The military is filled with leaders. There are the top-dog in-charge-of-thousands-of-soldiers leaders, and there are the squad leaders, in charge of a handful of people. And then there are us - leaders maybe not of people, but of ourselves. We are in charge of our everyday lives, commanding our actions and thoughts.
But, what exactly is a leader? Well, according to the Oxford Languages Dictionary, a leader is ‘the person who leads or commands a group, organization, or country.’ Simple, right? Actually… I don’t think so. A leader is so much more than just someone who leads.
To me, a leader is a person who pushes themselves ahead of the pack, blazes the way, and steps out of their comfort zone. A leader is not only followed by but also trusted and appreciated by those around them. A leader takes charge of and also listens to, respects, and guides the group. A leader doesn’t just lead but sets the example, pushes, motivates, and respects those who follow them.
Now, the question might be - how do you become a leader? Well, just as there is a more complex meaning to a leader, I believe you can’t simply become a leader. It’s not a let-me-watch-a-few-videos-and-learn-it-quickly kinda thing. The leader you are/become takes years to form. It takes observation and appreciation of the most minute things. It takes constant and continual learning of lessons and discovering new things. It takes courage to stand out, motivation to push yourself, and drive to keep going. It takes a whole life of experience and influence.
The leader I am is not due to one event but to hundreds of them. The leader I am is not accredited to me but to countless others.
In second grade, my teacher taught me to love those who come from different backgrounds. Whether from the Netherlands, Switzerland, or Germany, rich or poor - they all deserve to be included and all deserve the same level of respect. As a leader, all your followers (and even as a student, all your classmates) should be treated equally.
My fourth-grade school showed me that love and silent judgment can coexist. There will always be something about you that others don’t like. Live with it. You can’t change their opinions, and you should never change yourself for them. Maybe it’s hard and maybe you don’t like it, but leading (and living) doesn’t just consist of those troubles.
One of my sixth-grade teachers taught me that leaders don’t always have it together. Personal problems plague life, and only the best of leaders can push past them. It’s okay to feel that hurt, it’s okay to be disorganized, it’s all human. Leaders don't need to force on a mask, tamp those feelings down. Leaders are also humans - they also have problems. But even with that, leaders learn how to separate their personal troubles from their professional ones; they learn to not misplace their emotions.
A coach I had proved that sometimes there are people I won’t agree with. There are leaders out there who will push me back instead of forward. But if this coach showed me anything at all, it’s what I would do differently. I learned to not lead my followers the way they led me. Being open-minded and willing to answer questions goes a long way.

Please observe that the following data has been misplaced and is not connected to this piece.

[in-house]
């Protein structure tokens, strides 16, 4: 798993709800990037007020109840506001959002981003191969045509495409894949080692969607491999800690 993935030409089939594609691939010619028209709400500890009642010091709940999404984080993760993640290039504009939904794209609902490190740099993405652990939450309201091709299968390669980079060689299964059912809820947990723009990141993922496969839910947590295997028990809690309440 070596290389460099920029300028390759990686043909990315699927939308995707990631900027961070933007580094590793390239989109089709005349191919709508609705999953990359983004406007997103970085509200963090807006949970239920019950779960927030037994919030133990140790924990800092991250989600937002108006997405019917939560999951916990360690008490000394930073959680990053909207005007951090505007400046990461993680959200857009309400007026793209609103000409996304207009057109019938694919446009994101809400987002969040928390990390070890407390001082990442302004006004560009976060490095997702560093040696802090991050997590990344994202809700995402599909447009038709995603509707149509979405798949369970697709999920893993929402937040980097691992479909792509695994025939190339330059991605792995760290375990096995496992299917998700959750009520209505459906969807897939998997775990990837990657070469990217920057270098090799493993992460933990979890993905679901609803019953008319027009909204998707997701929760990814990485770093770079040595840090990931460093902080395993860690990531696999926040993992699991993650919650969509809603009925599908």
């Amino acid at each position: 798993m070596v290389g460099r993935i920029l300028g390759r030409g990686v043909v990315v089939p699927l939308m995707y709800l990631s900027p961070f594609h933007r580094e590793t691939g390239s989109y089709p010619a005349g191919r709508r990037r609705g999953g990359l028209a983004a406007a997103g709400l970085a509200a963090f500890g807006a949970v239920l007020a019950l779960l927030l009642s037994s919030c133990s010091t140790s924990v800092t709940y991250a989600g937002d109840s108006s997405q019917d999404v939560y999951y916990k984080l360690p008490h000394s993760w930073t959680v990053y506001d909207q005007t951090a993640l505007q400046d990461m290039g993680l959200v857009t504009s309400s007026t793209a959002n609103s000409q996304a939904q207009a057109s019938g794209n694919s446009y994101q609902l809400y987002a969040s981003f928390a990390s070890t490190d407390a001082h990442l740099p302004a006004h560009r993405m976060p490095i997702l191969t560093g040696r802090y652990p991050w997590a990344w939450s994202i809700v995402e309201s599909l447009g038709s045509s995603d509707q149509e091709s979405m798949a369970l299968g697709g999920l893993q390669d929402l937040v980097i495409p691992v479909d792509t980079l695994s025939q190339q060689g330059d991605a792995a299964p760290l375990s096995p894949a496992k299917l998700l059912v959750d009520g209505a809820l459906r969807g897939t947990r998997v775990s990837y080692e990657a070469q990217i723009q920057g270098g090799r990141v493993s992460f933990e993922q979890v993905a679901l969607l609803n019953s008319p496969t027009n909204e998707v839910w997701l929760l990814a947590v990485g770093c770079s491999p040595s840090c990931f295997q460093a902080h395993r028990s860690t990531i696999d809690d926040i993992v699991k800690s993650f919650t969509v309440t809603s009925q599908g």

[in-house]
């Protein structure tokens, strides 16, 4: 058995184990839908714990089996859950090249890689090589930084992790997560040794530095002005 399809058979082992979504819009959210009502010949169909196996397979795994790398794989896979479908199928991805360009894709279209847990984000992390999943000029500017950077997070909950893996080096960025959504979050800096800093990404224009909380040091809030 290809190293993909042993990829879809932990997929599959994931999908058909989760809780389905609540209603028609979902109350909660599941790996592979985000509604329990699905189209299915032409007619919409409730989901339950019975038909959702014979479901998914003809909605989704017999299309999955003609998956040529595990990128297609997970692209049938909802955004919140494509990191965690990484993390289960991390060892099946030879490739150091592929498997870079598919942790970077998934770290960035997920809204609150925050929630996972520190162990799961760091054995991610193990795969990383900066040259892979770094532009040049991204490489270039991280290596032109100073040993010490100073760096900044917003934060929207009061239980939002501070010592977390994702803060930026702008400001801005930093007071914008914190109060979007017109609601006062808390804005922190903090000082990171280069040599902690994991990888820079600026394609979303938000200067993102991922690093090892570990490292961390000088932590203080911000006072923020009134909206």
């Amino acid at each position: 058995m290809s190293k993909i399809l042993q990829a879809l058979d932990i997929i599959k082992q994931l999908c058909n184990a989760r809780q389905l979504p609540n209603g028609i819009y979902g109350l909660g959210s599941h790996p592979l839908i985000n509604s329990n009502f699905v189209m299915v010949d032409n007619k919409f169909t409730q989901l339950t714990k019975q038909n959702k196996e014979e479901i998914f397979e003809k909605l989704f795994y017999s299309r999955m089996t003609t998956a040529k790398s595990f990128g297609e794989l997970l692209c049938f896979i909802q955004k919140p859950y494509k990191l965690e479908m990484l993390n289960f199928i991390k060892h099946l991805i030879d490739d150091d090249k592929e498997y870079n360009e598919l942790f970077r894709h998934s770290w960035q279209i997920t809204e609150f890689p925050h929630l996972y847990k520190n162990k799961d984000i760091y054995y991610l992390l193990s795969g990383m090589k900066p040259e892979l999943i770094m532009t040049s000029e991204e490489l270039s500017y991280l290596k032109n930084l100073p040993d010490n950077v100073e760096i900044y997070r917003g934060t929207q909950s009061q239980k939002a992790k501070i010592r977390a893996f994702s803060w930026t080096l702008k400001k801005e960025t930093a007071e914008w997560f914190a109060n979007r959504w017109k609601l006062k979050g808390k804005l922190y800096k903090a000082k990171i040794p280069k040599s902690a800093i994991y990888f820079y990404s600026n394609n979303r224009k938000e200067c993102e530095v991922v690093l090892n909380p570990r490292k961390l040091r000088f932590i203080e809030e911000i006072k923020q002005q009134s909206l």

My seventh and eighth-grade science teachers taught me that leaders can have fun. You don’t need to be strict, always commanding your followers about what to do. Sometimes the most loved leaders are the ones who relax, the ones who aren’t afraid of having a good time. You can’t and shouldn’t push yourself every second. Don’t force yourself upon the position.
One of my eighth-grade teachers stepped back and propelled me forward, proving that a leader is also a coach. While a leader scopes out the trail, they don’t necessarily need to be the first to walk through it or first to get to the finish line. A leader knows that following behind the group and guiding those who wander astray is equally as important as leading the whole group.
My ninth-grade English teacher has taught me that each leader follows someone else. Every leader out there looks up to another person, taking some of their decisions, characteristics, and advice, and applying it to themselves. Natural leaders don’t exist - everyone starts in the same place, picking and choosing their life, becoming the leader they are now.
And my whole school experience - nine schools, dozens of teachers - has taught me that not all leaders are the same. We all have our own beliefs, ideas, and ways to lead. There isn’t a ‘one size fits all’ in the realm of leadership. You don’t need to live up to a certain expectation because everyone has their own expectations. And it’s okay if those aren’t yours.
So while a leader pushes themself ahead of the pack, they know someone else pushed them. While they step out of their comfort zone, they aren’t afraid to step back, know it’s hard, and make mistakes. A leader knows to listen to their group - everyone in the group, equally. A leader knows that not all leaders are the same. A leader doesn’t just lead, but also follows and guides. And every leader is unique, each owing who they are to the influence of others and the life they’ve led.